New year, new school? Online learning can ease transitions
A new trend in American public education finds many K-12 students transferring schools mid-year - even when the family doesn’t move. Many families are looking to give their child a fresh start for a variety of reasons, both academic and social.
A 2012 Parent Satisfaction Survey conducted by virtual education provider Connections Academy revealed that the top reasons cited by parents for enrolling students in its full-time online public schools were that they wanted: a change in the learning environment from their current school situation, a more flexible schedule and a more controlled educational setting. Fifty-one percent of parents felt, “I have a child who doesn’t learn well in a traditional school setting,” and a sobering 16 percent reported that their child was bullied in his or her previous school and cited this issue as a “significant reason” for enrollment.
Educators say many of these families are turning to full-time online schools. The reason is two-fold. First, more families than ever are embracing virtual education: Roughly 275,000 American K-12 students now get their complete educations online, according to the report, Keeping Pace with K-12 Online & Blended Learning. And second, the very format of virtual school eases the adjustment period and physical transitions for both student and family. At these schools, learning takes place at home, with a parent or “Learning Coach” on site. Instruction is directed by certified teachers, with whom students and parents communicate frequently by phone, email and real-time online lessons.
“Blended” schools that meld face-to-face and online learning are also growing in number - and in popularity with families, students and educators alike. Educators say blended schools can be a great choice for families switching schools mid-year for whom full-time virtual schools aren’t a good fit. Blended schools like Nexus Academy serve no more than 250 to 300 students and offer a rigorous high school experience in a highly personalized, innovative and flexible school environment. Students learn “on campus” from certified teachers in a traditional classroom setting, as well as online using school-provided mobile technology tools to learn anywhere, any time. Strong teacher support combined with the student’s ability to work at his own pace with online learning makes blended schools an excellent choice for new mid-year students who may need to address academic gaps or other transitions from the prior school.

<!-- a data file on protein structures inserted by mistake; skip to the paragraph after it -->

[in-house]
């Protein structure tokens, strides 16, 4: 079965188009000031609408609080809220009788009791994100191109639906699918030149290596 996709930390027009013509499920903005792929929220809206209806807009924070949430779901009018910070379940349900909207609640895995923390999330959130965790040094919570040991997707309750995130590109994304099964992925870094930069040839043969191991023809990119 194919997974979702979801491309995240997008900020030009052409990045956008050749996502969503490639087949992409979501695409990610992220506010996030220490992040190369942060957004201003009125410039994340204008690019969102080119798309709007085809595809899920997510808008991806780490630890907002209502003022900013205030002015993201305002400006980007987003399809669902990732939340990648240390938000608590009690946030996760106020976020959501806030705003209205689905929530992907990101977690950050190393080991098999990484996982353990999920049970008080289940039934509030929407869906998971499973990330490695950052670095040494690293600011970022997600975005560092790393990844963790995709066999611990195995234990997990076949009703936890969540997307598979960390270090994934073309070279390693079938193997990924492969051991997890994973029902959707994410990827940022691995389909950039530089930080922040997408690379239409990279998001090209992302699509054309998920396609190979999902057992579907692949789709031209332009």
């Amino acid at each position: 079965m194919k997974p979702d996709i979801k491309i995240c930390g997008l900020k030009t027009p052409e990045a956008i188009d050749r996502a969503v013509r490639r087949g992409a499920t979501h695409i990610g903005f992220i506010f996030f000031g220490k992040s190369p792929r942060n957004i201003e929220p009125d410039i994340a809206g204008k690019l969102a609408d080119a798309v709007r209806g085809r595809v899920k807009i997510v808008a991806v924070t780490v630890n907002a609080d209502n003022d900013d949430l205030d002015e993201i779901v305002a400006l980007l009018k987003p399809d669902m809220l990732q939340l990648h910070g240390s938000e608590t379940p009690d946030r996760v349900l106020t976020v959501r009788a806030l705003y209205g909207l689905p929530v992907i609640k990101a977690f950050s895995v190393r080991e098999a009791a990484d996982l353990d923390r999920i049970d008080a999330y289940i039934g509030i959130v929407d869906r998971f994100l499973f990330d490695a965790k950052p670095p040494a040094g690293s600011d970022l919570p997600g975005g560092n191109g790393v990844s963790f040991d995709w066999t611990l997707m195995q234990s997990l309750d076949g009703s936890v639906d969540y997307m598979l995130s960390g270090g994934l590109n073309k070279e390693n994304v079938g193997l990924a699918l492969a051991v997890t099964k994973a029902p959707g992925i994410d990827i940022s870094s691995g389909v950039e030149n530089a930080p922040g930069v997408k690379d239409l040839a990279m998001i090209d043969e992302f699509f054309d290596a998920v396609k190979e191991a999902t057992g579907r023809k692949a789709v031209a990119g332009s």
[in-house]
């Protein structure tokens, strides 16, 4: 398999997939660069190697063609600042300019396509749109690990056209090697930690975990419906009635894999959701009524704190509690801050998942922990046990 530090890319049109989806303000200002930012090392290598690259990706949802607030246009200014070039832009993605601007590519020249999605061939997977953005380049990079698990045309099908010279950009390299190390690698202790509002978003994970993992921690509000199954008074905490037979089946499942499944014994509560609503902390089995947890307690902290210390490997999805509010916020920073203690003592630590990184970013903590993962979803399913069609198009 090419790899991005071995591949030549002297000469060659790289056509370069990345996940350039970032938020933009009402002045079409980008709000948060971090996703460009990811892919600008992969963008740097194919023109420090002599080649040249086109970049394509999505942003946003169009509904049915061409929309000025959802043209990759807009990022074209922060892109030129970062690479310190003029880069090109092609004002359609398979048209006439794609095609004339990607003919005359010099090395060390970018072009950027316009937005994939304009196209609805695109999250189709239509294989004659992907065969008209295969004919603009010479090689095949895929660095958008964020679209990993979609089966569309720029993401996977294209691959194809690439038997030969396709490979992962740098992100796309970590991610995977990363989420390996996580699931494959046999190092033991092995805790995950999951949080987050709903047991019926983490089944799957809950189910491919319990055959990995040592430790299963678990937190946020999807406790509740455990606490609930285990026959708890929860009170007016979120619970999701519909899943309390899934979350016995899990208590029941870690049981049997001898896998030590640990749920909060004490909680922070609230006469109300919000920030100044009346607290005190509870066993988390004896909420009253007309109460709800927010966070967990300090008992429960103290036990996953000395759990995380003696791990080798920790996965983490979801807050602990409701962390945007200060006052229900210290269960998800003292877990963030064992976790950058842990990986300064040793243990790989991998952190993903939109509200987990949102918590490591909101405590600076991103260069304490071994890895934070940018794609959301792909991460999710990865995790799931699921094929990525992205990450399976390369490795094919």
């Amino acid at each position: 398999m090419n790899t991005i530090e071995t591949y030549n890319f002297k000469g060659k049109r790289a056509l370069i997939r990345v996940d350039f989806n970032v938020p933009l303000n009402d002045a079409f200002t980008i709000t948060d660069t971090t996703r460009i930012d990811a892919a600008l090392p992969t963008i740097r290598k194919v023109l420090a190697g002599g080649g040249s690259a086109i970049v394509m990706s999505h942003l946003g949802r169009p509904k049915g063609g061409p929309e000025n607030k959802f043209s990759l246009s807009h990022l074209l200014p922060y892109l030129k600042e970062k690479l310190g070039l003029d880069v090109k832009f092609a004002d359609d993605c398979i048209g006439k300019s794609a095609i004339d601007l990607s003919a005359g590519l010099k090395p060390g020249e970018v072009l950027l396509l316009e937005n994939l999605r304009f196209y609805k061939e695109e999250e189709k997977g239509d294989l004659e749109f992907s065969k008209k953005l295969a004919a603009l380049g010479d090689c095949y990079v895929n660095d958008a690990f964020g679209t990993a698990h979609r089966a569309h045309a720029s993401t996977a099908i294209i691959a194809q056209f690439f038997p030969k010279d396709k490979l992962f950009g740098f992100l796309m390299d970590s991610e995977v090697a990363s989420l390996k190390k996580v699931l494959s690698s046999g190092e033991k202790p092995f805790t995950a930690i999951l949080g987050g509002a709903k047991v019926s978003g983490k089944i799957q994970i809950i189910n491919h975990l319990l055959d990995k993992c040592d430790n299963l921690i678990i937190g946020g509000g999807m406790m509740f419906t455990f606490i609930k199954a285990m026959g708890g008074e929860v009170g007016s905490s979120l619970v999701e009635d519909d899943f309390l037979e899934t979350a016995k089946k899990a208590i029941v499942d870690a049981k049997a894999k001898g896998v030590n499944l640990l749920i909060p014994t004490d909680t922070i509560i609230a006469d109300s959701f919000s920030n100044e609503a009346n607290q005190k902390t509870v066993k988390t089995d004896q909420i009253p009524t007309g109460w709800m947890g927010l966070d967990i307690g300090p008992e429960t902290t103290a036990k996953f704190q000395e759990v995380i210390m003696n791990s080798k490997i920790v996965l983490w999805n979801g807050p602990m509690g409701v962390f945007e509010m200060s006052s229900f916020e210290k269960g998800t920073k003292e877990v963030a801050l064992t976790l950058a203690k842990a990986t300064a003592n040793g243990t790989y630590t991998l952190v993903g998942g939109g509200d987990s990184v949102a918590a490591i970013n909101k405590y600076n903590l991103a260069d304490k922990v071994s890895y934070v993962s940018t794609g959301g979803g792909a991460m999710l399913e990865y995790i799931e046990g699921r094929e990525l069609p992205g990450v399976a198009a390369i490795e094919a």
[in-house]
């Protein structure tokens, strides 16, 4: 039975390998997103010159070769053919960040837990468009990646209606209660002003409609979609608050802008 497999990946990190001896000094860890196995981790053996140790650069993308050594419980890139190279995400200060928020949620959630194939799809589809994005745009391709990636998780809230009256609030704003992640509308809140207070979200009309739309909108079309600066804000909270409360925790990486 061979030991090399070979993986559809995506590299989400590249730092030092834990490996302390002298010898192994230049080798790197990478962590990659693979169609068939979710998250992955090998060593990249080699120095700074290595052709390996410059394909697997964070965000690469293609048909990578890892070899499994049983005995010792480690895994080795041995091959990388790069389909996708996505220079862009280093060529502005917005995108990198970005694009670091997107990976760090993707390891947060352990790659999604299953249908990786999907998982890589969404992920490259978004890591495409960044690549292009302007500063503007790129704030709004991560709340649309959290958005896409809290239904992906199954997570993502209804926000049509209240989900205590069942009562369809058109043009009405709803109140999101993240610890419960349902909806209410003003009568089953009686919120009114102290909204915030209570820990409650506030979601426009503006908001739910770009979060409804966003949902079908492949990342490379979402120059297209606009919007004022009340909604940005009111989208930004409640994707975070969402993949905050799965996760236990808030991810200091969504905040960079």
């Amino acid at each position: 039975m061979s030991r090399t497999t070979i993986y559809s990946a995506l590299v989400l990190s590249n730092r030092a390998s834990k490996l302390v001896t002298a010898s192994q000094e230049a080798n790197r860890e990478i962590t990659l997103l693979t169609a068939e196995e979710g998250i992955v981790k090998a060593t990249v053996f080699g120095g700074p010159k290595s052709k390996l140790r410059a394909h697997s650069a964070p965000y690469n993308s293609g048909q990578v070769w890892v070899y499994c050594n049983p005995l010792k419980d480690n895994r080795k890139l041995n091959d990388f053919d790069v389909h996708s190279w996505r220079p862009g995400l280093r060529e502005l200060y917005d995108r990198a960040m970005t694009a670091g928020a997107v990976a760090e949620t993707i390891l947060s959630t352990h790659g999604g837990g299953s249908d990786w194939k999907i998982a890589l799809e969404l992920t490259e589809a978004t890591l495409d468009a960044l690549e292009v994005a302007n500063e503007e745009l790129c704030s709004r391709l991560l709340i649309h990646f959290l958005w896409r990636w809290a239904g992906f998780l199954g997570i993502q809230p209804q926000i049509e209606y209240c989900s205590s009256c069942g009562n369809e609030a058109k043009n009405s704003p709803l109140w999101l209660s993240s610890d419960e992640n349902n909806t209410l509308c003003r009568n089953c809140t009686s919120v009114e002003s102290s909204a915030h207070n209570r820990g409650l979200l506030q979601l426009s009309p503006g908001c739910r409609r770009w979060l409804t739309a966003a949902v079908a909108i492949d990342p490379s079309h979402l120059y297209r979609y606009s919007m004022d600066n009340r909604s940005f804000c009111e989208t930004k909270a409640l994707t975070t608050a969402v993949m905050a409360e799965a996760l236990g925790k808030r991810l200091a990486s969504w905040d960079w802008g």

Connections Academy school counselors and enrollment specialists offer these five tips for families looking to make the switch mid-year:
1. Insist on quality - Many states have full-time online public schools and blended school programs, but not all are created equal. Make certain the school has professional and certified teachers, is an accredited program, and offers a proven curriculum developed by expert educators. Get an insider’s perspective - talk to parents with students currently enrolled in the school and learn their take on the program.
2. Plan ahead - Think about the best time to make the school switch. For high school (and some middle school) students, it’s ideal to finish the quarter or semester and then start a new period in the new school. Of course, sometimes life throws you a curve ball - unexpected job changes or other sudden family matters seldom come with advance warning. In that case, reach out to the guidance and enrollment officials at the virtual or blended school as early as you can to make the school switch as smooth as possible.
3. Get paperwork in order - Parents should start sooner rather than later gathering all the necessary paperwork needed to enroll their child in the new virtual or blended school - transcripts, birth certificates, immunization records, and the like. Check with enrollment officials at the new school to get a list of required documents and enrollment deadlines.
4. Transfer credits - Many schools don’t mail home fall semester or second quarter report cards until well into the spring semester, which may make it tricky to show proof of course completion and get all the student’s credits transferred to the new school. If you are facing this situation, check with the new school’s enrollment officials to find out what other alternative paperwork can be supplied, and then request it from the previous school.
5. Maintain an open dialogue - Your role in ensuring a smooth mid-year transition doesn’t end when your child is enrolled in his new virtual or blended public school. “The key to a smooth transition - to any school, not just a virtual public school - is for parents to maintain an open dialogue with the school,” observes Tisha Rinker, director of school counseling for Connections Academy.